Bosses of a now defunct Wigan health watchdog have called for a town hall review after losing out on a new contract to a rival organisation.
The council’s decision to hand over responsibility for the borough’s Healthwatch service to Bolton counterparts sparked a bitter fall-out earlier this year.
Wigan’s former chairman Paul Carroll called the council “spineless and cowardly” for the way his award-winning service had been treated.
A request for the process to be reviewed has been handed to the town hall’s health scrutiny committee and has been considered by councillors this week.
In a letter to the committee, Mr Carroll and his predecessor Sir Ian McCartney said: “We would welcome an independent review of our work by your committee and would be happy to be questioned, in public if necessary. We think your review should assess the entire tendering process.”
The letter came in response to a report submitted to the committee which provided an update on the Healthwatch transition.
It reads: “The tender process was open, fair and legally compliant, focussed on achieving the best outcome. Healthwatch Bolton demonstrated a strong, structural approach to involvement, engagement and information and advice...and was the clear winner. (We) recognise and appreciate work that taken place over previous three years.”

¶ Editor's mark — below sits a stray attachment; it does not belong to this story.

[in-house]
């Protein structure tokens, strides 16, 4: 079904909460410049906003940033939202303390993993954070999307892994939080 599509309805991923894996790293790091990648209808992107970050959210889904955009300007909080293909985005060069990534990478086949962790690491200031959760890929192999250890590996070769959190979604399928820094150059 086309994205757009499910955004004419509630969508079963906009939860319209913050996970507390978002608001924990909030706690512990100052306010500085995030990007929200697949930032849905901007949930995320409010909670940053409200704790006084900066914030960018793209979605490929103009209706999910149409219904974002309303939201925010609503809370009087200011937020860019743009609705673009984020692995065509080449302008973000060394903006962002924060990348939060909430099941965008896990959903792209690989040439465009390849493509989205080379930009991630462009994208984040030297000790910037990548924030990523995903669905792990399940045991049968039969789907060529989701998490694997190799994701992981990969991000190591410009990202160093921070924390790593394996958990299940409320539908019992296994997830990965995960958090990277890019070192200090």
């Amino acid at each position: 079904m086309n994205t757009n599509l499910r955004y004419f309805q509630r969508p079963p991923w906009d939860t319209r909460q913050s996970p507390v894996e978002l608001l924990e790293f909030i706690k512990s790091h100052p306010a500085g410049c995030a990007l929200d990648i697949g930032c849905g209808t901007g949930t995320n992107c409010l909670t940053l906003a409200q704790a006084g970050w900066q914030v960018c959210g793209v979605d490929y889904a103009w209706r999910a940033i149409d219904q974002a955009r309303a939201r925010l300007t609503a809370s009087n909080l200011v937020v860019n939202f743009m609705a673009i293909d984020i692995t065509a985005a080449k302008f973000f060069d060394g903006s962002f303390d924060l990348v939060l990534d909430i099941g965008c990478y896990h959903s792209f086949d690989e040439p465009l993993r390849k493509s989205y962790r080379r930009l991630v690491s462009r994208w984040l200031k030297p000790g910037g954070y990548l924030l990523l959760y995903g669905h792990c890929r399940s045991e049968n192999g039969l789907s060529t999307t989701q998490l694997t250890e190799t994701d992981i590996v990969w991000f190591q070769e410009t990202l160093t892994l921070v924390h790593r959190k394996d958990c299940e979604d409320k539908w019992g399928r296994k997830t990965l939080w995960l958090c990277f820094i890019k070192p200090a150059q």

The former bosses, however, said the report contained “inaccuracies” which gave a false impression of the tendering process.
Their letter reads: “The council was not obliged to tender the contract. The council could have negotiated a new contract with us, especially given our understanding of our good performance, or, given the outcome, asked us to consider a joint bid with another organisation and saved thousands of pounds in the process.
“The council has since declared that it awarded the contract to HW Bolton to ensure ‘better value for money and more investment in frontline engagement work’.
“As we now know, courtesy of your own accounts department which inadvertently sent the money to us, HW Bolton’s bid was in fact thousands of pounds more than ours, so the first statement is hard to justify. As for the second, we would have been delighted to discuss more engagement work if our commissioners had bothered to discuss it with us.”
The health committee met on Monday and part of the proceedings regarding the Healthwatch transition were held in private.
The Evening Post understands there are no plans to hold a review.